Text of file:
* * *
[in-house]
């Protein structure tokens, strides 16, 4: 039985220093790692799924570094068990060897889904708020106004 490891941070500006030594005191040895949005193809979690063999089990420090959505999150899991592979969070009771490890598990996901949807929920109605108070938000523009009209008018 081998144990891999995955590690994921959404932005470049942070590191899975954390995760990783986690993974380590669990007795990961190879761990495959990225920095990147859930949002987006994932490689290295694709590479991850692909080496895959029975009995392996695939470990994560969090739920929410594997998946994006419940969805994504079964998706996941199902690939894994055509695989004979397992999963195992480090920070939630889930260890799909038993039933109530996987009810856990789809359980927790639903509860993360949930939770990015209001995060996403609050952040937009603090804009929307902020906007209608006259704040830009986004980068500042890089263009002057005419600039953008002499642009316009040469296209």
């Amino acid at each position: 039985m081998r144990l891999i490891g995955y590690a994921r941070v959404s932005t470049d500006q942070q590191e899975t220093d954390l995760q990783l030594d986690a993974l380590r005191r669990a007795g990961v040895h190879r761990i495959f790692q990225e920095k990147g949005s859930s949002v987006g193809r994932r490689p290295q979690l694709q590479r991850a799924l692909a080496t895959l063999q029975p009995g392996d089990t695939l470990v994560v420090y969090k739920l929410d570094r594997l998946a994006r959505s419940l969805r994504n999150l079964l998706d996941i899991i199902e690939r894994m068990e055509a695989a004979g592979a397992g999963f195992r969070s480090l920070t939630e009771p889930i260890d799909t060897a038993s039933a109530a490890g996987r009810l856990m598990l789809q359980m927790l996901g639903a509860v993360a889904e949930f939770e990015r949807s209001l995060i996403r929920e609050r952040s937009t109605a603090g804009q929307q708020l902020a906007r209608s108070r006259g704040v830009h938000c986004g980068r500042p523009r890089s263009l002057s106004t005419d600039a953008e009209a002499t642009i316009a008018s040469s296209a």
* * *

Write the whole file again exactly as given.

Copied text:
[in-house]
């Protein structure tokens, strides 16, 4: 039985220093790692799924570094068990060897889904708020106004 490891941070500006030594005191040895949005193809979690063999089990420090959505999150899991592979969070009771490890598990996901949807929920109605108070938000523009009209008018 081998144990891999995955590690994921959404932005470049942070590191899975954390995760990783986690993974380590669990007795990961190879761990495959990225920095990147859930949002987006994932490689290295694709590479991850692909080496895959029975009995392996695939470990994560969090739920929410594997998946994006419940969805994504079964998706996941199902690939894994055509695989004979397992999963195992480090920070939630889930260890799909038993039933109530996987009810856990789809359980927790639903509860993360949930939770990015209001995060996403609050952040937009603090804009929307902020906007209608006259704040830009986004980068500042890089263009002057005419600039953008002499642009316009040469296209």
């Amino acid at each position: 039985m081998r144990l891999i490891g995955y590690a994921r941070v959404s932005t470049d500006q942070q590191e899975t220093d954390l995760q990783l030594d986690a993974l380590r005191r669990a007795g990961v040895h190879r761990i495959f790692q990225e920095k990147g949005s859930s949002v987006g193809r994932r490689p290295q979690l694709q590479r991850a799924l692909a080496t895959l063999q029975p009995g392996d089990t695939l470990v994560v420090y969090k739920l929410d570094r594997l998946a994006r959505s419940l969805r994504n999150l079964l998706d996941i899991i199902e690939r894994m068990e055509a695989a004979g592979a397992g999963f195992r969070s480090l920070t939630e009771p889930i260890d799909t060897a038993s039933a109530a490890g996987r009810l856990m598990l789809q359980m927790l996901g639903a509860v993360a889904e949930f939770e990015r949807s209001l995060i996403r929920e609050r952040s937009t109605a603090g804009q929307q708020l902020a906007r209608s108070r006259g704040v830009h938000c986004g980068r500042p523009r890089s263009l002057s106004t005419d600039a953008e009209a002499t642009i316009a008018s040469s296209a």